- A robot from the future made in the image of Rasputin shows up as an antagonistic Devil Summoner in Raidou Kuzunoha vs. The Soulless Army (set years after his supposed death and in Japan no less).
- In both Persona 2 games, Rasputin appears as a Persona of Magician Arcana. He is weak to all of the physical elements but nulls all magical elementals in exchange.
- Razputin is the psychic prodigy star of Psychonauts, with no other real connection to his namesake. The name is probably a reference to Rasputin's supposed death by drowning, given Raz's curse-induced Super Drowning Skills.
- Wizardry has Rattkin NPC named Ratsputin. Though he's a ninja, not monk — name is due to mice- and rat- related puns Theme Naming.
- A Rasputin shows up in the Muffinwind mod for The Elder Scrolls III: Morrowind. His theme music is Boney M's Rasputin, and at one point he slips up and refers to himself as Russia's greatest love machine (he tries to backtrack and claim that he meant Stros M'Kai when your character asks where in Oblivion this Russia he speaks of is), so it seems he is in fact this Rasputin. Yes, Muffinwind is not a very serious mod.
- In Fate/Grand Order, Rasputin possesses Kirei Kotomine, the main villain of Fate/stay night. However, this version of Rasputin is remarkably accurate to how he was said to be in life - he acts as an advisor towards Anastasia, who still seems rather close to him, and devotes himself to overthrowing the monstrous Ivan the Terrible ruling the Lostbelt so Anastasia can claim her birthright of the Russian Empire. Once he accomplishes his goal of making Anastasia the Tsar, he turns over control of the body back to Kirei.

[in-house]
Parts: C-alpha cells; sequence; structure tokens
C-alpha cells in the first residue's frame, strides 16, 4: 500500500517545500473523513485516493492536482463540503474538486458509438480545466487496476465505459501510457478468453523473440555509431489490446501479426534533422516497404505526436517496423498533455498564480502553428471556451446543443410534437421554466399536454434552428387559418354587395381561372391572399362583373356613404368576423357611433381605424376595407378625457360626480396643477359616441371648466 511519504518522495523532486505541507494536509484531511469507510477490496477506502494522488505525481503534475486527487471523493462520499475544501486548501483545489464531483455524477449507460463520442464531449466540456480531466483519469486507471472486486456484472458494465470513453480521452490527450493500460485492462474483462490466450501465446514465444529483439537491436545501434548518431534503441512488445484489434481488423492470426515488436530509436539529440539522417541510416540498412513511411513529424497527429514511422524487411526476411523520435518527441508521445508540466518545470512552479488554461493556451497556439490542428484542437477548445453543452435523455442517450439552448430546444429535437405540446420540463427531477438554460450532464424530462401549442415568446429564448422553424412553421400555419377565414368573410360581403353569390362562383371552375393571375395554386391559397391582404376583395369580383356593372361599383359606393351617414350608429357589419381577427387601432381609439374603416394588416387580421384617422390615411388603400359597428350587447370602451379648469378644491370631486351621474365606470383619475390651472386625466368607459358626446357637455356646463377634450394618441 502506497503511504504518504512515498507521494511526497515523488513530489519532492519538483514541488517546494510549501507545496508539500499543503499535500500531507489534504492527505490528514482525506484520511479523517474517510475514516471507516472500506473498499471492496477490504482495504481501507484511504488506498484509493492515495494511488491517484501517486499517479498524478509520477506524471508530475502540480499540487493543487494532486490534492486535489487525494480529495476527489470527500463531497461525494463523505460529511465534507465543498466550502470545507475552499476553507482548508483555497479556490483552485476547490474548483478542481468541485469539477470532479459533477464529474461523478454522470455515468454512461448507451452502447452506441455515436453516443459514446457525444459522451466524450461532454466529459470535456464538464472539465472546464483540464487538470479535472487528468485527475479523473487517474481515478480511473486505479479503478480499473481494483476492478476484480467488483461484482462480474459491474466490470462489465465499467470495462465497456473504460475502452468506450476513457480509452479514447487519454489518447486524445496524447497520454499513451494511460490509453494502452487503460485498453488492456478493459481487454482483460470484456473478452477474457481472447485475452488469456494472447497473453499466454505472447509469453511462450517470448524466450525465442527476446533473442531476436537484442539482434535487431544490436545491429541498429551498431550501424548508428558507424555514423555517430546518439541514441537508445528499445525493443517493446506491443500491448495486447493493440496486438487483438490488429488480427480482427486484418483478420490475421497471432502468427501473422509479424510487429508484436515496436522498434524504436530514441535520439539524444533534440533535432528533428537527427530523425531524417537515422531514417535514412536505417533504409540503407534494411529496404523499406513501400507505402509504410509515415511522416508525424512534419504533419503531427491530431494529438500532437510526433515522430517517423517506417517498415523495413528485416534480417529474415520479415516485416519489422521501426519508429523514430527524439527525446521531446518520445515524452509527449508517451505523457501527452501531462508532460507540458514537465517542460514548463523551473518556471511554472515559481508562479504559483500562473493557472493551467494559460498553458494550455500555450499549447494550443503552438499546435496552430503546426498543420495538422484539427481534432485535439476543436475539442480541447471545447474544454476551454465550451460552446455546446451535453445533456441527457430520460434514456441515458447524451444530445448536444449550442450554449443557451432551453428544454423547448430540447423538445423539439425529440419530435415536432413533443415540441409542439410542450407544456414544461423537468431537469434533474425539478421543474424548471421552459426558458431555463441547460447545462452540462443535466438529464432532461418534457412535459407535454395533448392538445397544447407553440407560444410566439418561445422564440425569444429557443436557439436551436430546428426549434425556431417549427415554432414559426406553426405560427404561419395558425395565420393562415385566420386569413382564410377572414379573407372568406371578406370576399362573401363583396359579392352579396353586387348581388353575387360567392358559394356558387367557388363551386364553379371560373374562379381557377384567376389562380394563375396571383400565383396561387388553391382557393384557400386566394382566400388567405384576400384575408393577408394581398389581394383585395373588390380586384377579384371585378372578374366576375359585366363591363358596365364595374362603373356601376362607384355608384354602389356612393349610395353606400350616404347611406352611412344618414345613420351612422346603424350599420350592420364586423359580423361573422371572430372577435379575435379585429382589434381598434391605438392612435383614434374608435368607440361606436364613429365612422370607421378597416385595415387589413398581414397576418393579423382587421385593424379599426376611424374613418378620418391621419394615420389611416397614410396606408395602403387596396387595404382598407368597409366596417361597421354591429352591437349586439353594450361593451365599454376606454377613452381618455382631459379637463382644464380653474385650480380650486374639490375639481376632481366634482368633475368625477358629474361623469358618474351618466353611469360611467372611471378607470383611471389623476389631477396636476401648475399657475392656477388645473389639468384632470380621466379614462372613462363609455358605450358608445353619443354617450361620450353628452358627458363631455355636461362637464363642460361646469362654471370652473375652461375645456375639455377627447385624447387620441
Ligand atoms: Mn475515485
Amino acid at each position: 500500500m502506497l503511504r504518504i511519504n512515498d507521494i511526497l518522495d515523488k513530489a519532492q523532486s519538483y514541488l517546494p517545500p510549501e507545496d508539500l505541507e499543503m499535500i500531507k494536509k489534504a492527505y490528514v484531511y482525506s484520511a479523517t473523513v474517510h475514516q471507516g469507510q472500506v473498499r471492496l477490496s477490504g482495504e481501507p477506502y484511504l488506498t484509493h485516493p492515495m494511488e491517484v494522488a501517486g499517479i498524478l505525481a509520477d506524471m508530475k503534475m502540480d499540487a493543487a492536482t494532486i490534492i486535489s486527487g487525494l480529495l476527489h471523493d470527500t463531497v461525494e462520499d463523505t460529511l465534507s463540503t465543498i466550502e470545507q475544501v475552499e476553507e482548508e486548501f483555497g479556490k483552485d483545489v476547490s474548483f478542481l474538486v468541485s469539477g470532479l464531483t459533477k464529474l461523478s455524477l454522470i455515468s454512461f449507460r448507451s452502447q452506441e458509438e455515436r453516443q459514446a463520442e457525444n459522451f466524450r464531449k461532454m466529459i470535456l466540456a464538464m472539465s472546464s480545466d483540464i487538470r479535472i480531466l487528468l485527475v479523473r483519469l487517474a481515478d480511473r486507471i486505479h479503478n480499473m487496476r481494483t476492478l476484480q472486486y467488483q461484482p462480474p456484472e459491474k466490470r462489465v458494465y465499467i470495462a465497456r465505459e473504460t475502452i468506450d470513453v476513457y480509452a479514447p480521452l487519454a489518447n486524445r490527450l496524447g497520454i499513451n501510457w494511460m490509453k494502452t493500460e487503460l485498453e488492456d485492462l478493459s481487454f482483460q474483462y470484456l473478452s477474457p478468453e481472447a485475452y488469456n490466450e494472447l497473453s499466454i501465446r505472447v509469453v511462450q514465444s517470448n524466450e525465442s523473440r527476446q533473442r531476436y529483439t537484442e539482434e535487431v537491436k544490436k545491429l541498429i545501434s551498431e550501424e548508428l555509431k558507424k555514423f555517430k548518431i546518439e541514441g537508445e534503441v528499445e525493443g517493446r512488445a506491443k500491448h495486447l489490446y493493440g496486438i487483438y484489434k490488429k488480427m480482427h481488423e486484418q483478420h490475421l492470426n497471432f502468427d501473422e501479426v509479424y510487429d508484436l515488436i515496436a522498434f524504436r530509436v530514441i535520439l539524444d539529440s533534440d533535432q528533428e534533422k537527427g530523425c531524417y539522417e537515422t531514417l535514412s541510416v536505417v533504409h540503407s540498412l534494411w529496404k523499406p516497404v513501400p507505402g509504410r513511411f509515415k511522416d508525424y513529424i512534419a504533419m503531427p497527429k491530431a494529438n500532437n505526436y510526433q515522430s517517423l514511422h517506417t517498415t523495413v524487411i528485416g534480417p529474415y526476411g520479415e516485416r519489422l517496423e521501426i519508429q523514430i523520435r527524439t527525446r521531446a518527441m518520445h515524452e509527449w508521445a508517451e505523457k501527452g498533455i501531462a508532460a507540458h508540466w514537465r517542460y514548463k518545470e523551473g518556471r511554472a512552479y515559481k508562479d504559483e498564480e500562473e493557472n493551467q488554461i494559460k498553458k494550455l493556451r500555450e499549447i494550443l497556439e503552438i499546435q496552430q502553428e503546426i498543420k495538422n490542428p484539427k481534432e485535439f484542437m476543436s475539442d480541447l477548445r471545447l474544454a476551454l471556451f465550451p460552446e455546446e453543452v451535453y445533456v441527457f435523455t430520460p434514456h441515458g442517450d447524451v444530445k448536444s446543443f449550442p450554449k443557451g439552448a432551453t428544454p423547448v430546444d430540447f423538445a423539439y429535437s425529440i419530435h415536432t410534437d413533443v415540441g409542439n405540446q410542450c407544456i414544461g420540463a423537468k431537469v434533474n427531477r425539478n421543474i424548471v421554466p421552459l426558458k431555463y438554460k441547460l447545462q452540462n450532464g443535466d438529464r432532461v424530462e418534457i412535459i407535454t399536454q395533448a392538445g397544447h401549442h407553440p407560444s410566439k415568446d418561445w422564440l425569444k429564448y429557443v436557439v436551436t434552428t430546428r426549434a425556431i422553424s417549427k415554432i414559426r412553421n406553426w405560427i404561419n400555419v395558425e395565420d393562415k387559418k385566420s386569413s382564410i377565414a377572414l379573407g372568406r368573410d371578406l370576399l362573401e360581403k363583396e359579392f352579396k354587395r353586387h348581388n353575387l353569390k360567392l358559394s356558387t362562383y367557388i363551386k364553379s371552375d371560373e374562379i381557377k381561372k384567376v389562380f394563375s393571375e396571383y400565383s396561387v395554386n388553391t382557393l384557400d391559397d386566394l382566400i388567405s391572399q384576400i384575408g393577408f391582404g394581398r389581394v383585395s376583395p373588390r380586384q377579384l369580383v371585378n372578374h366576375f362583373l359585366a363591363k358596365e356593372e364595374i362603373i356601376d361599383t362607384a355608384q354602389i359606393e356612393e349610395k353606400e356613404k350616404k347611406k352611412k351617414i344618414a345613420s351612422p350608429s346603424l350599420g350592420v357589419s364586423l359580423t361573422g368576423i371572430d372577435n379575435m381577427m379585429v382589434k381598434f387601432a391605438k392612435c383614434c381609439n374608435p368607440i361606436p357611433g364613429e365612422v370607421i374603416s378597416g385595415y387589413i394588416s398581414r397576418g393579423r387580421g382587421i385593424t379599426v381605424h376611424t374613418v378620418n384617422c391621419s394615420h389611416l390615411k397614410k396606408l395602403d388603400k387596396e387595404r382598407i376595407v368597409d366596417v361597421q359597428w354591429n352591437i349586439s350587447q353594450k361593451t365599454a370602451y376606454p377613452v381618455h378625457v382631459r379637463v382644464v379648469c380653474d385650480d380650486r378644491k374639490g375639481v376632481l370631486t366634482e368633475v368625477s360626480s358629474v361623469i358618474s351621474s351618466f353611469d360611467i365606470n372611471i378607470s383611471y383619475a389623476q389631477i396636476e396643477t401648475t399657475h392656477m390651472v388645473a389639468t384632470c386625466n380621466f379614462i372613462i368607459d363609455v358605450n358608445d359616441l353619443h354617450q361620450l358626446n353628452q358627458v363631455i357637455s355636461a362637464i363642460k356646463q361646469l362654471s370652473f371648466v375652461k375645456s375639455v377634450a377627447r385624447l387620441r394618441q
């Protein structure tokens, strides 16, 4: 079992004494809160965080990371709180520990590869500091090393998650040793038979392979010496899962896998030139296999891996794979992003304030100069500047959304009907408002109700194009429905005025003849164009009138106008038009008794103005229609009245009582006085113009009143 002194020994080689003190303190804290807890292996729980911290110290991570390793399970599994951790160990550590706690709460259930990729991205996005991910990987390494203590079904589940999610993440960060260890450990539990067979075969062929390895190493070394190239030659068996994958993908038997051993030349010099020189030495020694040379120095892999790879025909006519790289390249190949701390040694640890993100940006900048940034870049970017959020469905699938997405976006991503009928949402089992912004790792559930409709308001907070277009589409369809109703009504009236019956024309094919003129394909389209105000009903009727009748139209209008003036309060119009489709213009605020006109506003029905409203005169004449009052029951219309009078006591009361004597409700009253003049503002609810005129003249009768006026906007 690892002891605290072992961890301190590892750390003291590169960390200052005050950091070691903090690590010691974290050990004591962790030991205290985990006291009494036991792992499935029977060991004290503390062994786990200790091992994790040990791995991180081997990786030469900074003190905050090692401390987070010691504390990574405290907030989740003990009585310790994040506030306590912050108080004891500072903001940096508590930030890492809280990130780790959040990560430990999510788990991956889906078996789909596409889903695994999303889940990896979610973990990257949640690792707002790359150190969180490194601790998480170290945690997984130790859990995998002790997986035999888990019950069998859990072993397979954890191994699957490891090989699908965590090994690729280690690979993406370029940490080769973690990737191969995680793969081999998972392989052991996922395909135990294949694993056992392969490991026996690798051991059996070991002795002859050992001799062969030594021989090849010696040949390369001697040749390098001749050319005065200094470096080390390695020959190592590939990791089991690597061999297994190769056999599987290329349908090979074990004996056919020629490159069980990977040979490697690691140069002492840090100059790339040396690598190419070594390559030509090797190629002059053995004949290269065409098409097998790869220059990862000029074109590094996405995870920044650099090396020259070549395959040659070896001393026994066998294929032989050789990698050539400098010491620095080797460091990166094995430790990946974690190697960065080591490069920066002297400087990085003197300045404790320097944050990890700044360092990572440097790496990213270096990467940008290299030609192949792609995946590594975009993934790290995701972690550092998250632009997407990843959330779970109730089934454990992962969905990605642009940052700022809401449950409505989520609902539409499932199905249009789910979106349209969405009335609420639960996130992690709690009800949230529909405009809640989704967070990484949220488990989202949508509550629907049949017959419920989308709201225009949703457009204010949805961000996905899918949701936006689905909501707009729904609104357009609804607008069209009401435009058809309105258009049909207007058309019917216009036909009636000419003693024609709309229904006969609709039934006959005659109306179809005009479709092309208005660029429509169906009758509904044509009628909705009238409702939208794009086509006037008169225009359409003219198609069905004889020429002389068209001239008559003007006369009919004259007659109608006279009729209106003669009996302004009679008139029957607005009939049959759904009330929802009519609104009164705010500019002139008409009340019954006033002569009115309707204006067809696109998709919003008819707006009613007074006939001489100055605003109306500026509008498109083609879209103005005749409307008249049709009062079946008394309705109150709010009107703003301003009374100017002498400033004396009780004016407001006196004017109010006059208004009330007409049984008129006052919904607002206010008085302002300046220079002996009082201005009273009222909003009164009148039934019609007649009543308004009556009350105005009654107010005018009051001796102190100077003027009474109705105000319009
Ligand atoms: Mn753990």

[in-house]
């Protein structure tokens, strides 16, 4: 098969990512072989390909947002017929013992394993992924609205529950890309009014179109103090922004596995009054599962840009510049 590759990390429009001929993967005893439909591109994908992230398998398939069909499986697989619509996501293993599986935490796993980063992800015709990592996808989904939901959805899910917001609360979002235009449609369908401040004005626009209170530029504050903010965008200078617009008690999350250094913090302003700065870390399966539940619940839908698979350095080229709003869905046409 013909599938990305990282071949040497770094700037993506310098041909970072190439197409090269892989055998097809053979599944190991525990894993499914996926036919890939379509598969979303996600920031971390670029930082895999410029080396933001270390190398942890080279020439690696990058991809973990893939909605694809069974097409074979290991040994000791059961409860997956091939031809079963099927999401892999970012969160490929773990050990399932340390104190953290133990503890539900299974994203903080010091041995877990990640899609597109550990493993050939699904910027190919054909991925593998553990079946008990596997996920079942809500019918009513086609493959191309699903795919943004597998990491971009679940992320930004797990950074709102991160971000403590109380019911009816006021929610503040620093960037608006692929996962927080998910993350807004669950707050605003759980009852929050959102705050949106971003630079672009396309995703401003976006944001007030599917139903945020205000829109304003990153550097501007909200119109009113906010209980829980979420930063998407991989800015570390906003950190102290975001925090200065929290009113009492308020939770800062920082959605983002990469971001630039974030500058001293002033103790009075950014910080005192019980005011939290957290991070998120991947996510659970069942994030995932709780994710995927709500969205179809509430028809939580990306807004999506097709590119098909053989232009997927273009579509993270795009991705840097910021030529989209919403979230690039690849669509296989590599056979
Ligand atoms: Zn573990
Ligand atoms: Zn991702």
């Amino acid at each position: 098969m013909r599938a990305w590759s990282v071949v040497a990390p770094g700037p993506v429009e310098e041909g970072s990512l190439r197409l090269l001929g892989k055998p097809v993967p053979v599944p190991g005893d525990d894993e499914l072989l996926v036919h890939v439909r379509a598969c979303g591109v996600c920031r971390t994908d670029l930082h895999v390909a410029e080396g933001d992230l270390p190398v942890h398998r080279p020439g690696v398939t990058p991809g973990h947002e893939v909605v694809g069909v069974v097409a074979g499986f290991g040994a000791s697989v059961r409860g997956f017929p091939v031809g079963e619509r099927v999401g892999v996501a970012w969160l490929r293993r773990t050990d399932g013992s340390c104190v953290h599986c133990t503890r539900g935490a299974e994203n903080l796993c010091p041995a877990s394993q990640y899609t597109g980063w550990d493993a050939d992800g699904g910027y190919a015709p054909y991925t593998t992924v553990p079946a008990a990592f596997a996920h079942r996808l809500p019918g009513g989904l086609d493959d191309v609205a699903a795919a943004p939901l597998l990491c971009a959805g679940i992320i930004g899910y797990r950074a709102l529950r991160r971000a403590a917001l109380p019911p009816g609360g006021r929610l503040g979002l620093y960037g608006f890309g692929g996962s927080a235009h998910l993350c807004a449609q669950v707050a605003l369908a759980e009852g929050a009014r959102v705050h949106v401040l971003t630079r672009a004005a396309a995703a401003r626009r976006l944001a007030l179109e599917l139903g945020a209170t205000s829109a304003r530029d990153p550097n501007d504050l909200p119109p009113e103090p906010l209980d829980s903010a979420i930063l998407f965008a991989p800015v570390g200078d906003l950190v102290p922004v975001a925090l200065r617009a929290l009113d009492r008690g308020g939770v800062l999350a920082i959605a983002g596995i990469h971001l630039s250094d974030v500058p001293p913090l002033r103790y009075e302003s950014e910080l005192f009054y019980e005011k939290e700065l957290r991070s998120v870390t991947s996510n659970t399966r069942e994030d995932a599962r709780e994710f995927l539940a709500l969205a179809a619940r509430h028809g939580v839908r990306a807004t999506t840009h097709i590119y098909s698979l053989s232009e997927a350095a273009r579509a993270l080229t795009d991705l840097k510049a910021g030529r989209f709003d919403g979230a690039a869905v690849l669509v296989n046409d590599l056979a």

- Rasputin is the final boss of Lime-iro Senkitan. He's presented as a monk, at least. He's also presented as a villain mastermind with his own henchmen and an intent to take over Russia (and then, presumably, the world).
- Rasputin raps against Josef Stalin in the Season 2 finale of Epic Rap Battles of History.
- At the end of the third season of Tanis, Nic meets a man in Tunguska known only as "The Father". As season four starts, Nic investigates the Father and discovers he has an uncanny resemblance to old photographs of Rasputin.
- The Last Podcast on the Left episodes 310-313 are a series about the life of Rasputin and his effects on Czarist Russia. They note much of the information in this page's description and portray him less as the manipulator of myth and fiction and more a hedonist who primarily wanted to live high on the hog and be "as Rasputin as he could be" who viewed working his way into the trust of those in power as the way to achieve that.
- In an Animaniacs short, Rasputin has the ability to hypnotize others instantly into doing his will...until he meets the Warners.
- Appears in a cameo towards the end of an episode of The Grim Adventures of Billy & Mandy as a spirit manifesting from some ectoplasm Mandy has sucked out of Grim's skull, alongside Attila the Hun and Abraham Lincoln. Mandy immediately asks Attila and Rasputin to tutor her, and for Lincoln to bring them snacks.
- Snerdly in Top Cat and the Beverly Hills Cats is a manipulative sleazy bastard posing as a loyal servant but with truly homicidal plans on his own. The name of his Right-Hand Attack Dog? Rasputin.